This dissertation engages in two major hypotheses regarding infants’ naïve theory of social relationships. First, it proposes that infants may apply a domain-specific understanding to represent and reason about social groups defined by affiliation amongst their members. Second, it argues that infants may have an understanding of the causal role that behavioral conformity plays in promoting affiliation, and that this understanding may help to determine how infants reason about the coalitional social groups referred to in the first hypothesis. Experiments across three chapters address different aspects of these hypotheses. The experiments in Chapter 2 ask whether infants selectively use coalitional groups to make certain sorts of behavioral inferences, in contrast to the inferences they draw regarding other animate and inanimate categories. The experiments in Chapter 3 investigate the role of similarity of appearance in infants’ representations of coalitional groups. Finally, the experiments in Chapter 4 look at how infants evaluate behavioral conformity and what they think it indicates about the attitudes of conformers and their targets. Chapter 5 synthesizes this work and discusses how it might apply to the study of imitation in both developmental and comparative fields.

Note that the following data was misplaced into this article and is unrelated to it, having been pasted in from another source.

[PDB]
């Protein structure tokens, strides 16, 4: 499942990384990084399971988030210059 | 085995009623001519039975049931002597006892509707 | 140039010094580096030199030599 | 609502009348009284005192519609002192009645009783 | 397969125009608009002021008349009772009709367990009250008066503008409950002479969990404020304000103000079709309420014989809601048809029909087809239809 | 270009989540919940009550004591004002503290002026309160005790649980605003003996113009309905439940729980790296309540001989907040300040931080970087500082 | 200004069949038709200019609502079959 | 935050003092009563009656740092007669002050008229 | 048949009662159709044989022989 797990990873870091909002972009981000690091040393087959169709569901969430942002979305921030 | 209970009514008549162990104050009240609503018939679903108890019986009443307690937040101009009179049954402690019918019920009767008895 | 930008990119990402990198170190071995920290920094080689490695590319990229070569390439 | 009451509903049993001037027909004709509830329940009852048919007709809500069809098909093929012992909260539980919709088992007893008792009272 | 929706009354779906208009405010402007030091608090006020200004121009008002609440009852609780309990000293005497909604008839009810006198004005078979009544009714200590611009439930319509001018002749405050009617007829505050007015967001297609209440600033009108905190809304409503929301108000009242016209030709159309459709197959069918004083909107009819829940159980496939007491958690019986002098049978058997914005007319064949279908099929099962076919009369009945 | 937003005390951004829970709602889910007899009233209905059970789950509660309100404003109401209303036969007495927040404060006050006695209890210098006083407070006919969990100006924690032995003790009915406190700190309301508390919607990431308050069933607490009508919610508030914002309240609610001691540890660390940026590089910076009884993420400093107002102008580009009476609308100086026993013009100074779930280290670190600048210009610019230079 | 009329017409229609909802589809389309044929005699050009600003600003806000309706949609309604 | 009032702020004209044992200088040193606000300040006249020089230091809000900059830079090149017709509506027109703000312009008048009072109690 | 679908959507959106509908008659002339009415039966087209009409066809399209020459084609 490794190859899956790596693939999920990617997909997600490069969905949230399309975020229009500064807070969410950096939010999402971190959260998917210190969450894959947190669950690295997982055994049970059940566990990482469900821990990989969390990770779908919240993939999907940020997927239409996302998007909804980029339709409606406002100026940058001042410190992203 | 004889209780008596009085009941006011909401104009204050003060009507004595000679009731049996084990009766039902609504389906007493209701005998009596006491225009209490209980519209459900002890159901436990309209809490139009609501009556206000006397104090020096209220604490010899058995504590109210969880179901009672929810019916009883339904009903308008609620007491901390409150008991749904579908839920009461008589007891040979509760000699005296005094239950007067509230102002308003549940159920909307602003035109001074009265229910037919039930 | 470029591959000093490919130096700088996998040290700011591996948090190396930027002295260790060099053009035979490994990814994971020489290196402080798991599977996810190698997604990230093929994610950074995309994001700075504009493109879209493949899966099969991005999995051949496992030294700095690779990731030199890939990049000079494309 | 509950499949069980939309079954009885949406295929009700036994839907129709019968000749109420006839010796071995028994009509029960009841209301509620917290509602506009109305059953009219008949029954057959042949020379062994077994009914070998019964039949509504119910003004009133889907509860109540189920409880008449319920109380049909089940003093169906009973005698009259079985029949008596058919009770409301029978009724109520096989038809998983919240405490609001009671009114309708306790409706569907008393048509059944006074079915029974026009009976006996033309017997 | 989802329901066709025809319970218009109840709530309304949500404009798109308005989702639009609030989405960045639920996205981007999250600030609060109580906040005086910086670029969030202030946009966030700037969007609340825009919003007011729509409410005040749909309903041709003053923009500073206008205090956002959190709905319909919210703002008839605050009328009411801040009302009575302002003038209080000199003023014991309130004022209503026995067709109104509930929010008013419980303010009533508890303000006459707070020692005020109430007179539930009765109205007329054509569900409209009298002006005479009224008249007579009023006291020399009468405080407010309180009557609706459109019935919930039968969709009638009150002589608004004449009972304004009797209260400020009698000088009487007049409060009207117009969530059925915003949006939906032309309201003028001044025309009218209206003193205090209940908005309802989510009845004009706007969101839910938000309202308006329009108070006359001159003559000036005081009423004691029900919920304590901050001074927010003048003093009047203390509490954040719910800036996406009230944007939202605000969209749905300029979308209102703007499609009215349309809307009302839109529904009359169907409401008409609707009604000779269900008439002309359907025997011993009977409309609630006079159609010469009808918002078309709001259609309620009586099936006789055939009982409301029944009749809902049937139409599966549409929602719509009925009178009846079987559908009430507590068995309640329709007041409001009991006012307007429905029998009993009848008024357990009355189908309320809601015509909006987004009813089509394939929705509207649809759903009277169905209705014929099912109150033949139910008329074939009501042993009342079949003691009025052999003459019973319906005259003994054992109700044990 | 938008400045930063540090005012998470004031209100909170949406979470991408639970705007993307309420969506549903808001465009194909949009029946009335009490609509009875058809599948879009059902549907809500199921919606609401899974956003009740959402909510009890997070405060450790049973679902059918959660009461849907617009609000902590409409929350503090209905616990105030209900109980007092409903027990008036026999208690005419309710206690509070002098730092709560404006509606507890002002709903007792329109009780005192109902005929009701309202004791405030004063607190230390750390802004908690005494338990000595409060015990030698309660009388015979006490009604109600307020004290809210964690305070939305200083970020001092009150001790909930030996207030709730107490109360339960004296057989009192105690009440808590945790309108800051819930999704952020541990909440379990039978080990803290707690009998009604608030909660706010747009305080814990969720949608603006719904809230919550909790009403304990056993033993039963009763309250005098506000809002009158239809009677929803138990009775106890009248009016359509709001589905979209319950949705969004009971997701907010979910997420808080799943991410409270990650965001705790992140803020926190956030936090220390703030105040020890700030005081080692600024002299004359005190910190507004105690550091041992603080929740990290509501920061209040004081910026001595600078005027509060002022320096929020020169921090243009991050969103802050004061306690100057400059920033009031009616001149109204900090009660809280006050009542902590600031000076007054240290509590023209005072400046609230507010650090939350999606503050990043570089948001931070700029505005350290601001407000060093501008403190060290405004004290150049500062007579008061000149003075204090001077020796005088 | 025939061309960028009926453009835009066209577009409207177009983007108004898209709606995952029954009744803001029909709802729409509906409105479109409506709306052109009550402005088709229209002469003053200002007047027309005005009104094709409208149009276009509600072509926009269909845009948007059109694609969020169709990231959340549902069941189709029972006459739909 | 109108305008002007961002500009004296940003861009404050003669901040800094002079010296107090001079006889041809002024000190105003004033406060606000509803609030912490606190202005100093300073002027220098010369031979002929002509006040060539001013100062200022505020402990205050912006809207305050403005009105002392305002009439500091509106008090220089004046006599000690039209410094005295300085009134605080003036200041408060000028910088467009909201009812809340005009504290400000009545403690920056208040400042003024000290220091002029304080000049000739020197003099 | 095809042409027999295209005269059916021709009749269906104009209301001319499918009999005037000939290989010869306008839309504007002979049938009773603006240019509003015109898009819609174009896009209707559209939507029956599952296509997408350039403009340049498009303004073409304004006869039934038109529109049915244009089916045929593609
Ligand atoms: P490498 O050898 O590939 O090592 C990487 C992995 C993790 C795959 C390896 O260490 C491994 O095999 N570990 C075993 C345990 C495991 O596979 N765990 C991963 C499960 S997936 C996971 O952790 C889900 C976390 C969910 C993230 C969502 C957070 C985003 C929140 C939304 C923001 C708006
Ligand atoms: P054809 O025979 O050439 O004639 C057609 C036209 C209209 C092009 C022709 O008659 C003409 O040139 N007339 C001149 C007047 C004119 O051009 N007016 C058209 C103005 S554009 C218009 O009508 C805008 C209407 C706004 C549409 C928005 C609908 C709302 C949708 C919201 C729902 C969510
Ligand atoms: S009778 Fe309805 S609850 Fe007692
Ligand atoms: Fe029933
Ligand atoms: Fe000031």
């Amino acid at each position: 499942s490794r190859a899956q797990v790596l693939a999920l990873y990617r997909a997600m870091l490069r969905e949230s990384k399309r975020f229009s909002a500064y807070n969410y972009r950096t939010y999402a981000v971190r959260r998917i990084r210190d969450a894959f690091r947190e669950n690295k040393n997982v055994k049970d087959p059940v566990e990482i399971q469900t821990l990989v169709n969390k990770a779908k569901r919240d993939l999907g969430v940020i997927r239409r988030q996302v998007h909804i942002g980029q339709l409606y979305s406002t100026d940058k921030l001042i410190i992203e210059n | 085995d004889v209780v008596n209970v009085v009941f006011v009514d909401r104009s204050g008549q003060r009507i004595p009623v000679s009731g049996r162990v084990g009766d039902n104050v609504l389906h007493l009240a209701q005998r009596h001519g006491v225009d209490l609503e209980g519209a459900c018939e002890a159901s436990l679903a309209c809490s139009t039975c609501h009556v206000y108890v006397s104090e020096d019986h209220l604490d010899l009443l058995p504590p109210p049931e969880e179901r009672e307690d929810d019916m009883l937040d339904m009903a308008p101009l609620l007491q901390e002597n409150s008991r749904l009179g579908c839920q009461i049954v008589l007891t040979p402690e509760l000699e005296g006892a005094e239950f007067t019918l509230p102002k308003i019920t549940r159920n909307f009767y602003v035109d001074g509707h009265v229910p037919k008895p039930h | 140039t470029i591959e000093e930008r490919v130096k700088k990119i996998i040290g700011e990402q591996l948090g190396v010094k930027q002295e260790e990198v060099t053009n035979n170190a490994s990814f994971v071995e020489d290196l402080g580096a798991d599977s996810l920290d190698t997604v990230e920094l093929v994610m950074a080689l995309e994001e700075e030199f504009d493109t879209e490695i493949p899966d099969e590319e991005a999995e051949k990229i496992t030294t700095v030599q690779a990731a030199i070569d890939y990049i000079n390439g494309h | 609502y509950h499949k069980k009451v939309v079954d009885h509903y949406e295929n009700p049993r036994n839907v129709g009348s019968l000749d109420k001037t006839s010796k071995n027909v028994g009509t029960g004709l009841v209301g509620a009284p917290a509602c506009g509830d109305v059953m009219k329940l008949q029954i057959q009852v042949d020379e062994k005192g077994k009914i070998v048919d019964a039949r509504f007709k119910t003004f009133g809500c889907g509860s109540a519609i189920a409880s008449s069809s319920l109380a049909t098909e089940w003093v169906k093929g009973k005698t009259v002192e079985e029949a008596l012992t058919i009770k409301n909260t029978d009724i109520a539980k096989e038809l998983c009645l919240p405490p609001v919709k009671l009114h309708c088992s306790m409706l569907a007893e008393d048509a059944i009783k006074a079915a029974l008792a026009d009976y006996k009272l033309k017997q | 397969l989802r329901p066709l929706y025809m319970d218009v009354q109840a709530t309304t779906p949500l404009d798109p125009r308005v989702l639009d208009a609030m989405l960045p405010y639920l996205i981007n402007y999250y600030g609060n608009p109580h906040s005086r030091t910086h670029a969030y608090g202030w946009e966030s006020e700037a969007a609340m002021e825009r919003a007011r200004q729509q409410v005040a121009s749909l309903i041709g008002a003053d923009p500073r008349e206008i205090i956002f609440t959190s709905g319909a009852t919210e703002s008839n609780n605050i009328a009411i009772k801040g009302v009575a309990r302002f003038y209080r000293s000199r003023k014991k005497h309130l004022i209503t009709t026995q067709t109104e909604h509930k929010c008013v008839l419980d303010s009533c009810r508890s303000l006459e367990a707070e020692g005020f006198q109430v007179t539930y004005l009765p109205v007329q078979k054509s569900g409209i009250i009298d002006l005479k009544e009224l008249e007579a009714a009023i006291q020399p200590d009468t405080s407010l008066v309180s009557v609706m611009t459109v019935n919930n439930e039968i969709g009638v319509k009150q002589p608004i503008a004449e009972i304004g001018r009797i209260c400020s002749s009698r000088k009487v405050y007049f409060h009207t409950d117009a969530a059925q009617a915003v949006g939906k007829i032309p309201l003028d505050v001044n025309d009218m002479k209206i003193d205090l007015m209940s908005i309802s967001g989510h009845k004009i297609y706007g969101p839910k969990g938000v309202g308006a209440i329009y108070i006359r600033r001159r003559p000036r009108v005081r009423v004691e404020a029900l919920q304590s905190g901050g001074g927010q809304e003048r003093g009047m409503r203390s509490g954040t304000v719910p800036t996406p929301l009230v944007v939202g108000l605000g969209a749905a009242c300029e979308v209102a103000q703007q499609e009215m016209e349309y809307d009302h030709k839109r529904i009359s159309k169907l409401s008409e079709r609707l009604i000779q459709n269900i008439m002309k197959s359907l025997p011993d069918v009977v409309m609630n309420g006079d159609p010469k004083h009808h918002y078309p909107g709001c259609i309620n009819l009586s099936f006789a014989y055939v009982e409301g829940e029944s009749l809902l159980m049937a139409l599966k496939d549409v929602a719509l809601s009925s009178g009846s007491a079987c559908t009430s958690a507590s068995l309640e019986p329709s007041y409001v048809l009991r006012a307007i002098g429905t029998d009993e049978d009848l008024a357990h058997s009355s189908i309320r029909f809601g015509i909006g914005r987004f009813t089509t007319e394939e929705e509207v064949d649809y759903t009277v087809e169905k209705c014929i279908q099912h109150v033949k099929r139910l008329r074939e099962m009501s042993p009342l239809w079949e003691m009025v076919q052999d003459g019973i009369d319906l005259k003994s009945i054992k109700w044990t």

|Advisor:||Spelke, Elizabeth S.|
|Commitee:||Carey, Susan, Snedeker, Jesse, Warneken, Felix|
|School Location:||United States -- Massachusetts|
|Source:||DAI-B 74/03(E), Dissertation Abstracts International|
|Subjects:||Social psychology, Developmental psychology, Cognitive psychology|
|Keywords:||Behavioral conformity, Cognitive development, Social affiliation|
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